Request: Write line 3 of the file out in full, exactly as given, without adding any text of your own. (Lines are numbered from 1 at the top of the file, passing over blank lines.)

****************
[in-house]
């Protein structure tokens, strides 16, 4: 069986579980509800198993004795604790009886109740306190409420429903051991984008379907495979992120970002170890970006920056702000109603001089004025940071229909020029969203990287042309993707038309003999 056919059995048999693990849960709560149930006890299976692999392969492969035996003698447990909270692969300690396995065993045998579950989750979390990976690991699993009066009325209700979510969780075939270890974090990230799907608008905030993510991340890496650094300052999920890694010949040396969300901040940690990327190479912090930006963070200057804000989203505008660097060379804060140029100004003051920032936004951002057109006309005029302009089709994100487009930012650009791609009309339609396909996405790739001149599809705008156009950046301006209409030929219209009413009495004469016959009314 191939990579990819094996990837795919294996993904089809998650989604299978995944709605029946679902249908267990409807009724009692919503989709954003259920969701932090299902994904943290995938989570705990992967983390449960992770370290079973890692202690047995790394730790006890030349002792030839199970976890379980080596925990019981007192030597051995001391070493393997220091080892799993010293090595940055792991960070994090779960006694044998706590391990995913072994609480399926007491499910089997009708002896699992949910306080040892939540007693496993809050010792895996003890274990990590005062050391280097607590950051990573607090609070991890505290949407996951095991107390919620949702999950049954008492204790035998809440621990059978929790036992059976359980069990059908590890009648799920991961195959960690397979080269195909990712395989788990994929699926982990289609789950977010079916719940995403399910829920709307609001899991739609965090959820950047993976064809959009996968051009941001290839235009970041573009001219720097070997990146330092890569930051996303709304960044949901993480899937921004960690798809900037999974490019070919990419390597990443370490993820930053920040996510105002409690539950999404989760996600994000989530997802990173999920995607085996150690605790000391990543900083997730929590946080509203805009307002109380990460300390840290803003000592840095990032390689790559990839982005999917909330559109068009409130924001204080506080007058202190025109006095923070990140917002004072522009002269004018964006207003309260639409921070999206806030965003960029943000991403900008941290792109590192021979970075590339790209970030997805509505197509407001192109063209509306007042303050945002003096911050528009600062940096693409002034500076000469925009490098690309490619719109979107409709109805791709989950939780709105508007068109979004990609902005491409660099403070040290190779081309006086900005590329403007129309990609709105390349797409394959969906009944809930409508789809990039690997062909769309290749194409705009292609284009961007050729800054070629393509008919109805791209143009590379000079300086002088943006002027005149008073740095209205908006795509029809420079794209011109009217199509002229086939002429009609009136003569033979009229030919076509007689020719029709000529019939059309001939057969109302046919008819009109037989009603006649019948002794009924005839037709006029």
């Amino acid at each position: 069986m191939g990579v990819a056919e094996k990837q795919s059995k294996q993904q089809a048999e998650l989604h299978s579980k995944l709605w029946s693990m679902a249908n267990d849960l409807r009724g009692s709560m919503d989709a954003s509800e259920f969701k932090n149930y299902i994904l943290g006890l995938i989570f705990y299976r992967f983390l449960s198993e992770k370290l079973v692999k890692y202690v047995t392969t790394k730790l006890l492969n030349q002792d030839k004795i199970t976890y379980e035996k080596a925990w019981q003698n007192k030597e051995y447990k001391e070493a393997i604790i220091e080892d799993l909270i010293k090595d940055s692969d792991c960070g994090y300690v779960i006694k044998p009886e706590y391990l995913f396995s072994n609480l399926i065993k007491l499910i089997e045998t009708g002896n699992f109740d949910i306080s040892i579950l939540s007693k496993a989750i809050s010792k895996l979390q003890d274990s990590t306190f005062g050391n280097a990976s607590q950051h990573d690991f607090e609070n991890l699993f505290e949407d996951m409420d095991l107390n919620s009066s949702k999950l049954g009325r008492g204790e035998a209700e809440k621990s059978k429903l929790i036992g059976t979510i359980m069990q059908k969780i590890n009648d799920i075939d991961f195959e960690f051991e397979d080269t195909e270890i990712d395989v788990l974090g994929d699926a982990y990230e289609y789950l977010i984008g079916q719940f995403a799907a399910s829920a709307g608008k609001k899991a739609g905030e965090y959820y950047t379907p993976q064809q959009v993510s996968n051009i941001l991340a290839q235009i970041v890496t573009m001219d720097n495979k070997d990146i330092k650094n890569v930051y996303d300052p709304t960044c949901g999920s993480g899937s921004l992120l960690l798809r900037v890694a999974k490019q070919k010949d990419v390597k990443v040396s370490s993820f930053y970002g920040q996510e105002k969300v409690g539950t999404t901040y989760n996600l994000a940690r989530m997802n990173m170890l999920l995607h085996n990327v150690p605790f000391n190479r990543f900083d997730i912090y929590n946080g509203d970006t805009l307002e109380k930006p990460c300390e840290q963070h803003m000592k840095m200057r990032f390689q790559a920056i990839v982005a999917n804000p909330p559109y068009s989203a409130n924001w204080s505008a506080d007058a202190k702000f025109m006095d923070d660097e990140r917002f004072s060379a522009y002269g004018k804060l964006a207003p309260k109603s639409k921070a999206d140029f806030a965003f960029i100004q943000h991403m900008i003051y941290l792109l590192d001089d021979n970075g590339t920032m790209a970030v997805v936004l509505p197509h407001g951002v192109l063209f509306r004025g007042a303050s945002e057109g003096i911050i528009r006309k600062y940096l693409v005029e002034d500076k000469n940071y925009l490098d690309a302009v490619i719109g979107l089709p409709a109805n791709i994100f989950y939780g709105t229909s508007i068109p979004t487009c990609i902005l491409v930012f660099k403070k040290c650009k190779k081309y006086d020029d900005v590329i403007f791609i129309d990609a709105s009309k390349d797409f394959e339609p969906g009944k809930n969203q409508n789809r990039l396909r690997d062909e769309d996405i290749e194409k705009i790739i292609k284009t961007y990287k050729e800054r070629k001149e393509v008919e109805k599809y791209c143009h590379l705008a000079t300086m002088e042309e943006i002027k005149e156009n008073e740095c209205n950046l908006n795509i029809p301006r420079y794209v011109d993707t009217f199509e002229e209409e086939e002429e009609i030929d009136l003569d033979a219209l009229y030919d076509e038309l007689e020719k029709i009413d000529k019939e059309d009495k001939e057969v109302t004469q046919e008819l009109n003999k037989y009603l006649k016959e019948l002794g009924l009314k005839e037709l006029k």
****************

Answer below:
């Amino acid at each position: 069986m191939g990579v990819a056919e094996k990837q795919s059995k294996q993904q089809a048999e998650l989604h299978s579980k995944l709605w029946s693990m679902a249908n267990d849960l409807r009724g009692s709560m919503d989709a954003s509800e259920f969701k932090n149930y299902i994904l943290g006890l995938i989570f705990y299976r992967f983390l449960s198993e992770k370290l079973v692999k890692y202690v047995t392969t790394k730790l006890l492969n030349q002792d030839k004795i199970t976890y379980e035996k080596a925990w019981q003698n007192k030597e051995y447990k001391e070493a393997i604790i220091e080892d799993l909270i010293k090595d940055s692969d792991c960070g994090y300690v779960i006694k044998p009886e706590y391990l995913f396995s072994n609480l399926i065993k007491l499910i089997e045998t009708g002896n699992f109740d949910i306080s040892i579950l939540s007693k496993a989750i809050s010792k895996l979390q003890d274990s990590t306190f005062g050391n280097a990976s607590q950051h990573d690991f607090e609070n991890l699993f505290e949407d996951m409420d095991l107390n919620s009066s949702k999950l049954g009325r008492g204790e035998a209700e809440k621990s059978k429903l929790i036992g059976t979510i359980m069990q059908k969780i590890n009648d799920i075939d991961f195959e960690f051991e397979d080269t195909e270890i990712d395989v788990l974090g994929d699926a982990y990230e289609y789950l977010i984008g079916q719940f995403a799907a399910s829920a709307g608008k609001k899991a739609g905030e965090y959820y950047t379907p993976q064809q959009v993510s996968n051009i941001l991340a290839q235009i970041v890496t573009m001219d720097n495979k070997d990146i330092k650094n890569v930051y996303d300052p709304t960044c949901g999920s993480g899937s921004l992120l960690l798809r900037v890694a999974k490019q070919k010949d990419v390597k990443v040396s370490s993820f930053y970002g920040q996510e105002k969300v409690g539950t999404t901040y989760n996600l994000a940690r989530m997802n990173m170890l999920l995607h085996n990327v150690p605790f000391n190479r990543f900083d997730i912090y929590n946080g509203d970006t805009l307002e109380k930006p990460c300390e840290q963070h803003m000592k840095m200057r990032f390689q790559a920056i990839v982005a999917n804000p909330p559109y068009s989203a409130n924001w204080s505008a506080d007058a202190k702000f025109m006095d923070d660097e990140r917002f004072s060379a522009y002269g004018k804060l964006a207003p309260k109603s639409k921070a999206d140029f806030a965003f960029i100004q943000h991403m900008i003051y941290l792109l590192d001089d021979n970075g590339t920032m790209a970030v997805v936004l509505p197509h407001g951002v192109l063209f509306r004025g007042a303050s945002e057109g003096i911050i528009r006309k600062y940096l693409v005029e002034d500076k000469n940071y925009l490098d690309a302009v490619i719109g979107l089709p409709a109805n791709i994100f989950y939780g709105t229909s508007i068109p979004t487009c990609i902005l491409v930012f660099k403070k040290c650009k190779k081309y006086d020029d900005v590329i403007f791609i129309d990609a709105s009309k390349d797409f394959e339609p969906g009944k809930n969203q409508n789809r990039l396909r690997d062909e769309d996405i290749e194409k705009i790739i292609k284009t961007y990287k050729e800054r070629k001149e393509v008919e109805k599809y791209c143009h590379l705008a000079t300086m002088e042309e943006i002027k005149e156009n008073e740095c209205n950046l908006n795509i029809p301006r420079y794209v011109d993707t009217f199509e002229e209409e086939e002429e009609i030929d009136l003569d033979a219209l009229y030919d076509e038309l007689e020719k029709i009413d000529k019939e059309d009495k001939e057969v109302t004469q046919e008819l009109n003999k037989y009603l006649k016959e019948l002794g009924l009314k005839e037709l006029k």